Two new solar farms are being proposed in Ector County. The two projects – Rockhound Solar A and Rockhound Solar B – are both seeking significant tax breaks in return for bringing their investment to the area. Both applications were posted in March of this year and are still up for consideration by the taxing entities listed below.
Both projects in Ector County are being proposed by Origis Energy USA. This company is based out of Miami, FL, and has solar farms based all around the country. In fact, Origis was recently named the 2nd largest solar developer in the U.S.
Given that solar producers receive over $230/MWh in federal subsidies, it is evident that this company has been taking full advantage of federal funds in furthering their business.
While these projects would be Origis’ first projects in Texas, it is not surprising that the company has finally made its way here, given the significant tax incentives that many local governments provide to renewable energy producers, primarily through Chapters 312 and 313 of the tax code.
Here is an overview of what Origis is seeking in Ector County:
- Ector County – considering a $313,100 annual tax break for Rockhound Solar A and a $286,700 annual tax break for Rockhound Solar B
- Ector County ISD – considering reducing the taxable value from $142,688,000 to $100,000,000 the first year for the Rockhound Solar A project and from $131,096,000 to $100,000,000 the first year for Rockhound Solar B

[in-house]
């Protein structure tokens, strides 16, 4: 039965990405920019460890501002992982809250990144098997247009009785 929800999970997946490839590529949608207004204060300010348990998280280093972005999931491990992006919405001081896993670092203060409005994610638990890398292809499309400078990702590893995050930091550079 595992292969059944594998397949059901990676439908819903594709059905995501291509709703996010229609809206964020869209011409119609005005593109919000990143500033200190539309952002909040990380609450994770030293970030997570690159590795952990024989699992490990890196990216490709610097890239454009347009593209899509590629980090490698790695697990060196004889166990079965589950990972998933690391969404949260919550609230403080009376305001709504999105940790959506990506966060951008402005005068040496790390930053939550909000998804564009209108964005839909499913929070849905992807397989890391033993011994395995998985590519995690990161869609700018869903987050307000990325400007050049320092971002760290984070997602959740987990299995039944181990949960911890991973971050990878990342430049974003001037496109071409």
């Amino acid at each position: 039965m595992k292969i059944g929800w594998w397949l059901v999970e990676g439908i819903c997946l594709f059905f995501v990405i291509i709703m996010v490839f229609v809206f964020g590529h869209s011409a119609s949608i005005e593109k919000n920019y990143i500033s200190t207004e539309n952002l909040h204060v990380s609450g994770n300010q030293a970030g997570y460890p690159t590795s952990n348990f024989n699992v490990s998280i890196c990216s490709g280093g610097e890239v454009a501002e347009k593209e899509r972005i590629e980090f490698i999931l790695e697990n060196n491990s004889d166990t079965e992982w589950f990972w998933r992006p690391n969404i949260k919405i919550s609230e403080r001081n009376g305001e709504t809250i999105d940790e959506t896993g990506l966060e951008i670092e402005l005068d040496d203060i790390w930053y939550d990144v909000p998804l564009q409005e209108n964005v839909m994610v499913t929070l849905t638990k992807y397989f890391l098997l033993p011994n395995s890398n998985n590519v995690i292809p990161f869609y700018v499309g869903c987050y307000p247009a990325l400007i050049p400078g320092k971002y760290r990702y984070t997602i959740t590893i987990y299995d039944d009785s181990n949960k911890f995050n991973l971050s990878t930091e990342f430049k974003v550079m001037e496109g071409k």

- Ector County Hospital District – considering a $157,500 annual tax break for Rockhound Solar A and a $81,300 annual tax break for Rockhound Solar B
- Odessa College – considering a $89,000 annual tax break for Rockhound Solar A and a $144,900 annual tax break for Rockhound Solar B
These incentives are provided at the expense of local taxpayers in the area. Why should multimillion- or multibillion-dollar corporations be provided with tax breaks, especially since they are bringing little more than unreliable energy and higher electricity costs?
Also, Origis applied for a waiver for the minimum job requirement, as in the case of both Rockhound Solar A and B, each project will bring only two jobs.
As the Texas grid struggles to keep up with the summer heat, Texas should end state and local renewable subsidies to ensure an affordable and reliable supply of energy.
See a full list of ongoing renewable energy projects here to see if YOUR county is being affected.